Oxford Research Encyclopedia of Asian History

Catalogue record, available from: Oxford Research Encyclopedia of Asian History.

The Oxford Research Encyclopedia of Asian History has over 140 articles and summaries available, providing in-depth overviews of the major areas of research and will continue to grow with the field over time.

The Oxford Research Encyclopedia of Asian History is a dynamic, innovative, comprehensive, self-reflexive online research encyclopedia, which provides access to state-of-the-art research and also connects readers to the full range of internet resources for research and teaching, including audio, visual, video materials, digitized archives, and other primary sources.

Some extracts from the Editor in Chief David Ludden on the ORE of Asian History:
“In standard school-book geography, Asia is a continent connected to Europe that includes Russia east of the Urals, the Caucasus, and Middle East. But in international affairs and world area studies, including History, it is a changing collection of states and cultural regions east of Iran, excluding the Caucasus and Middle East, and in some recent versions also all of Russia, Turkmenistan, Uzbekistan, Kazakhstan, Tajikistan, Kyrgyzstan, and even Afghanistan and Pakistan. In popular discourse, Asia always excludes Russia, the Caucasus, and Middle East. In Europe and the UK, Asia commonly centers on India, but in the United States, it centers on China. In the US, being Asian usually means having traits typical in East Asia, but in Europe and the UK, most Asians are from South Asia.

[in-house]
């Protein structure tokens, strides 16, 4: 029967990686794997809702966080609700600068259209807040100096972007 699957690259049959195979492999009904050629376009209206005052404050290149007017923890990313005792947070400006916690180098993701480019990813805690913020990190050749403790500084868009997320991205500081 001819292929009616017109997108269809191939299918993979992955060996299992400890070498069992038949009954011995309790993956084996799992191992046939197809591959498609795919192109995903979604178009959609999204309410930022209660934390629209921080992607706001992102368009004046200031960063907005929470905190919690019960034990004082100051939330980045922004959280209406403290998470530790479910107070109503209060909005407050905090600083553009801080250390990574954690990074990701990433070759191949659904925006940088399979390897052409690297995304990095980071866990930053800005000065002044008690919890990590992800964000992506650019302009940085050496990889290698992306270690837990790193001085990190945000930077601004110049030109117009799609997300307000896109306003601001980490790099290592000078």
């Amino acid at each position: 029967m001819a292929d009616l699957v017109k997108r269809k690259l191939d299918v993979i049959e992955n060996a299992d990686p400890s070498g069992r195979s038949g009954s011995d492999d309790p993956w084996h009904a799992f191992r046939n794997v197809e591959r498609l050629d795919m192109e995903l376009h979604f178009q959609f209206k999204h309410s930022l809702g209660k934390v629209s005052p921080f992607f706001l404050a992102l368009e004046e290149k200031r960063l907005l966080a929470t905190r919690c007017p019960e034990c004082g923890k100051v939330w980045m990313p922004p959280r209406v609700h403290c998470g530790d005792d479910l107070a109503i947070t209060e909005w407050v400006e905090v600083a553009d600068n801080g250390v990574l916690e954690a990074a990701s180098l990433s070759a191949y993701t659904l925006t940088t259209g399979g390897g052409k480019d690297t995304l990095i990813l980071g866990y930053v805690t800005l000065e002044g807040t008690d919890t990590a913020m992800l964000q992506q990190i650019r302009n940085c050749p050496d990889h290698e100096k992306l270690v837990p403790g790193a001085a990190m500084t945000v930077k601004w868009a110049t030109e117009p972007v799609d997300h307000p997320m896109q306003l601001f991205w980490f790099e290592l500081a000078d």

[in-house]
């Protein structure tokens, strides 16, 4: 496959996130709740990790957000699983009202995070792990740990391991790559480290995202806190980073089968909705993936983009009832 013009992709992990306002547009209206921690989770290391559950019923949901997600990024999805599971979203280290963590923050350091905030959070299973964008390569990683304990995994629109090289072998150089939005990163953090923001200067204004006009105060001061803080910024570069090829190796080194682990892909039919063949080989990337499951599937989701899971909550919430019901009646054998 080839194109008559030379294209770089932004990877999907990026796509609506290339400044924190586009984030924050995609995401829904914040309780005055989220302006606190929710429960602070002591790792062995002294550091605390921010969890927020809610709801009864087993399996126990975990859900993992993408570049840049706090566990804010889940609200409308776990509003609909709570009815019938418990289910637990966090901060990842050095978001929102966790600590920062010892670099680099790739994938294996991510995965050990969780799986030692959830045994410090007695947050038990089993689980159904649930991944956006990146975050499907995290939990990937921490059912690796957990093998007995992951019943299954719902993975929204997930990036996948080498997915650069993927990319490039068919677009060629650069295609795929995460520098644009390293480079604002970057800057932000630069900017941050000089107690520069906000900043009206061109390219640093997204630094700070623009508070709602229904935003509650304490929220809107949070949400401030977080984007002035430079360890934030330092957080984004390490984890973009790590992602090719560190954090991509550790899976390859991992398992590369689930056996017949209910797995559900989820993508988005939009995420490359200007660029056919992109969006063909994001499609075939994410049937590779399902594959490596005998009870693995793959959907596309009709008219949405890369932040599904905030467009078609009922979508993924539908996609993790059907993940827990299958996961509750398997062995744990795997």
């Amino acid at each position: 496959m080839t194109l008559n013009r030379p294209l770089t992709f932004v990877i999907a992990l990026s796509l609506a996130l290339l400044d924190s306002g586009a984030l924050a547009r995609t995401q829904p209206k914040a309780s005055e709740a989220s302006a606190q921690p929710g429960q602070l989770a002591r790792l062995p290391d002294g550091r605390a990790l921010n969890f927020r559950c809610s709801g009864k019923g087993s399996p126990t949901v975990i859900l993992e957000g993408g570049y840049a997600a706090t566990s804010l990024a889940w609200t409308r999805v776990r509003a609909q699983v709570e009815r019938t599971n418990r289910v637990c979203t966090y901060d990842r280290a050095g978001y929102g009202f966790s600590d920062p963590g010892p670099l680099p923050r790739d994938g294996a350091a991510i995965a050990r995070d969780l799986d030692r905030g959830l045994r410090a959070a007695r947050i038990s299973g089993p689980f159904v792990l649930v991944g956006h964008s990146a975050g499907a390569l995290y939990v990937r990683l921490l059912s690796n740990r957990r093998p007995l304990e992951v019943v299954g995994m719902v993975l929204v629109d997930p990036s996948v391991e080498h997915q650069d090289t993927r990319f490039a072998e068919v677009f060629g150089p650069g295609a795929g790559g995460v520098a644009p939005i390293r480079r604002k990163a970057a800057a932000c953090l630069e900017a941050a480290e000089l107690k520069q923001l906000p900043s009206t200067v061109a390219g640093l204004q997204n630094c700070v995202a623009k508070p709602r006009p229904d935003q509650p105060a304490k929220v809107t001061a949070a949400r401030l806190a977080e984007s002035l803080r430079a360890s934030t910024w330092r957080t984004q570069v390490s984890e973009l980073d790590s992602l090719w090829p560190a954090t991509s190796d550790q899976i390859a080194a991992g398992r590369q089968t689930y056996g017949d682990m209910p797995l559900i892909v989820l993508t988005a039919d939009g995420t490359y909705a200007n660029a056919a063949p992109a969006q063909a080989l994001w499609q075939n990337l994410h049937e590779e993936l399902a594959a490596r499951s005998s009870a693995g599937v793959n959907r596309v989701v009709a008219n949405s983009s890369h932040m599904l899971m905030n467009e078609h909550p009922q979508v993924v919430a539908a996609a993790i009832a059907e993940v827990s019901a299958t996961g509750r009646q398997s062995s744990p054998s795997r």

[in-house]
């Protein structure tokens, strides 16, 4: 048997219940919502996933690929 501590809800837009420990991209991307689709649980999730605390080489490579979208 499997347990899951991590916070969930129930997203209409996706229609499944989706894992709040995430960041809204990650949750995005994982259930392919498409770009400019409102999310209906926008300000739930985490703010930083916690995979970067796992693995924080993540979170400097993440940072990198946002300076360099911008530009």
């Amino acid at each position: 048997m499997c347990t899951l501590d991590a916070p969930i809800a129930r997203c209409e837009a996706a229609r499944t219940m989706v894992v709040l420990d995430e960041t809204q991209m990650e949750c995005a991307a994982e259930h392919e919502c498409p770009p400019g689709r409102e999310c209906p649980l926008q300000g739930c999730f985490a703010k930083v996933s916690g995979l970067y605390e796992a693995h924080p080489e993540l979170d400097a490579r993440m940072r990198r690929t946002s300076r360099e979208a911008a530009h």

This confusing mixture of territorial definitions is an intellectual legacy of Asian Studies from the days of imperialism, nationalism, orientalism, and Cold War; now it is certainly archaic, as are disciplinary separations of History from social sciences and the isolation of histories of science, art, technology, architecture, archaeology, music, health, medicine, environment, and other subjects. The internet allows disparate fields and approaches to be interconnected as never before; it can foster new conversations and collaborations. The ORE can connect specialists in new ways, forming new intellectual spaces, for example, among area specialists separated by oceans and continents. The ORE provides a way to overcome the current disconnect of Asian History from processes of globalization and worldwide Asian migrations…”

“As it evolves, the ORE of Asian History will cover the entire sweep of Asian history in its broadest definition, from prehistory to the present and into the future.”

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